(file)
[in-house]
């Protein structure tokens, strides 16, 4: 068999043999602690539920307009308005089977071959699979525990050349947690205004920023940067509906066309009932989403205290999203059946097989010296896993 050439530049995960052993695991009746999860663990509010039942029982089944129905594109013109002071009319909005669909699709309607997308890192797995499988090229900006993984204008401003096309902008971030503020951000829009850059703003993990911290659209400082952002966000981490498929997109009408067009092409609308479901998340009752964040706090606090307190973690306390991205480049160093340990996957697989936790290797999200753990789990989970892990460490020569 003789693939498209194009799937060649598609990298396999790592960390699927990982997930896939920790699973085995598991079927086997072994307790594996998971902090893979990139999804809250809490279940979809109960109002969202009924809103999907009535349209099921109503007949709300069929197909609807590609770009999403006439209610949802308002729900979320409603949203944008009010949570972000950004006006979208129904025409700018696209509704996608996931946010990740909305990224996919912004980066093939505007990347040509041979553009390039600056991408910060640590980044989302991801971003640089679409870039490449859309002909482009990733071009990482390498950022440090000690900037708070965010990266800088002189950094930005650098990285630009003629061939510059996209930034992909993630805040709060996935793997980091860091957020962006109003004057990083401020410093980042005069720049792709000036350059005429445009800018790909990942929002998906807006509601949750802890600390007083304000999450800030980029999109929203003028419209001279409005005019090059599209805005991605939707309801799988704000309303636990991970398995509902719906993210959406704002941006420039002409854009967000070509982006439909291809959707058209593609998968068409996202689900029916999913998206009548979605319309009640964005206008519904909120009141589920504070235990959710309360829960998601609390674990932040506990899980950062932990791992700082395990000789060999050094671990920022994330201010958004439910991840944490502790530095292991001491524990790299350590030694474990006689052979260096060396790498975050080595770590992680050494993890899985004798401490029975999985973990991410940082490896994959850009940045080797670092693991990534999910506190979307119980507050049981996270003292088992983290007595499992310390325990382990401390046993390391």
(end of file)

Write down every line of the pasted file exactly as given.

[in-house]
């Protein structure tokens, strides 16, 4: 068999043999602690539920307009308005089977071959699979525990050349947690205004920023940067509906066309009932989403205290999203059946097989010296896993 050439530049995960052993695991009746999860663990509010039942029982089944129905594109013109002071009319909005669909699709309607997308890192797995499988090229900006993984204008401003096309902008971030503020951000829009850059703003993990911290659209400082952002966000981490498929997109009408067009092409609308479901998340009752964040706090606090307190973690306390991205480049160093340990996957697989936790290797999200753990789990989970892990460490020569 003789693939498209194009799937060649598609990298396999790592960390699927990982997930896939920790699973085995598991079927086997072994307790594996998971902090893979990139999804809250809490279940979809109960109002969202009924809103999907009535349209099921109503007949709300069929197909609807590609770009999403006439209610949802308002729900979320409603949203944008009010949570972000950004006006979208129904025409700018696209509704996608996931946010990740909305990224996919912004980066093939505007990347040509041979553009390039600056991408910060640590980044989302991801971003640089679409870039490449859309002909482009990733071009990482390498950022440090000690900037708070965010990266800088002189950094930005650098990285630009003629061939510059996209930034992909993630805040709060996935793997980091860091957020962006109003004057990083401020410093980042005069720049792709000036350059005429445009800018790909990942929002998906807006509601949750802890600390007083304000999450800030980029999109929203003028419209001279409005005019090059599209805005991605939707309801799988704000309303636990991970398995509902719906993210959406704002941006420039002409854009967000070509982006439909291809959707058209593609998968068409996202689900029916999913998206009548979605319309009640964005206008519904909120009141589920504070235990959710309360829960998601609390674990932040506990899980950062932990791992700082395990000789060999050094671990920022994330201010958004439910991840944490502790530095292991001491524990790299350590030694474990006689052979260096060396790498975050080595770590992680050494993890899985004798401490029975999985973990991410940082490896994959850009940045080797670092693991990534999910506190979307119980507050049981996270003292088992983290007595499992310390325990382990401390046993390391």